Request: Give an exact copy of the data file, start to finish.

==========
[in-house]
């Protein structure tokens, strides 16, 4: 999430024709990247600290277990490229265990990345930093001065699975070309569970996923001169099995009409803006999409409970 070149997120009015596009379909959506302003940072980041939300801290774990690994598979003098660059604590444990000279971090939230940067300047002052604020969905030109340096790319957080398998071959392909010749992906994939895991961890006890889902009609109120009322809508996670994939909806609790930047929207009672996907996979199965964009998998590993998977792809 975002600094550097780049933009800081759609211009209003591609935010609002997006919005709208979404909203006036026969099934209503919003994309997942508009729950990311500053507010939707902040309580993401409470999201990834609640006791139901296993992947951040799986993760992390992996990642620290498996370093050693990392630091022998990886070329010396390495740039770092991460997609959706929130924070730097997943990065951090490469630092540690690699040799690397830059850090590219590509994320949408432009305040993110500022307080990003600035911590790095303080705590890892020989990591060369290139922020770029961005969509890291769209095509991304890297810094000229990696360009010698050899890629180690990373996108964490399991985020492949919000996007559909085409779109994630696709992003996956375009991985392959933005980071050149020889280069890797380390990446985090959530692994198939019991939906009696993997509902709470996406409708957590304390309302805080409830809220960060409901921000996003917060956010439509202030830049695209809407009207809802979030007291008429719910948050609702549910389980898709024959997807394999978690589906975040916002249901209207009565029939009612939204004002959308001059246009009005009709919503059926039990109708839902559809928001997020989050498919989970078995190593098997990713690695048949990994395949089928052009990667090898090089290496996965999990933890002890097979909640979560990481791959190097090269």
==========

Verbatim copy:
[in-house]
């Protein structure tokens, strides 16, 4: 999430024709990247600290277990490229265990990345930093001065699975070309569970996923001169099995009409803006999409409970 070149997120009015596009379909959506302003940072980041939300801290774990690994598979003098660059604590444990000279971090939230940067300047002052604020969905030109340096790319957080398998071959392909010749992906994939895991961890006890889902009609109120009322809508996670994939909806609790930047929207009672996907996979199965964009998998590993998977792809 975002600094550097780049933009800081759609211009209003591609935010609002997006919005709208979404909203006036026969099934209503919003994309997942508009729950990311500053507010939707902040309580993401409470999201990834609640006791139901296993992947951040799986993760992390992996990642620290498996370093050693990392630091022998990886070329010396390495740039770092991460997609959706929130924070730097997943990065951090490469630092540690690699040799690397830059850090590219590509994320949408432009305040993110500022307080990003600035911590790095303080705590890892020989990591060369290139922020770029961005969509890291769209095509991304890297810094000229990696360009010698050899890629180690990373996108964490399991985020492949919000996007559909085409779109994630696709992003996956375009991985392959933005980071050149020889280069890797380390990446985090959530692994198939019991939906009696993997509902709470996406409708957590304390309302805080409830809220960060409901921000996003917060956010439509202030830049695209809407009207809802979030007291008429719910948050609702549910389980898709024959997807394999978690589906975040916002249901209207009565029939009612939204004002959308001059246009009005009709919503059926039990109708839902559809928001997020989050498919989970078995190593098997990713690695048949990994395949089928052009990667090898090089290496996965999990933890002890097979909640979560990481791959190097090269």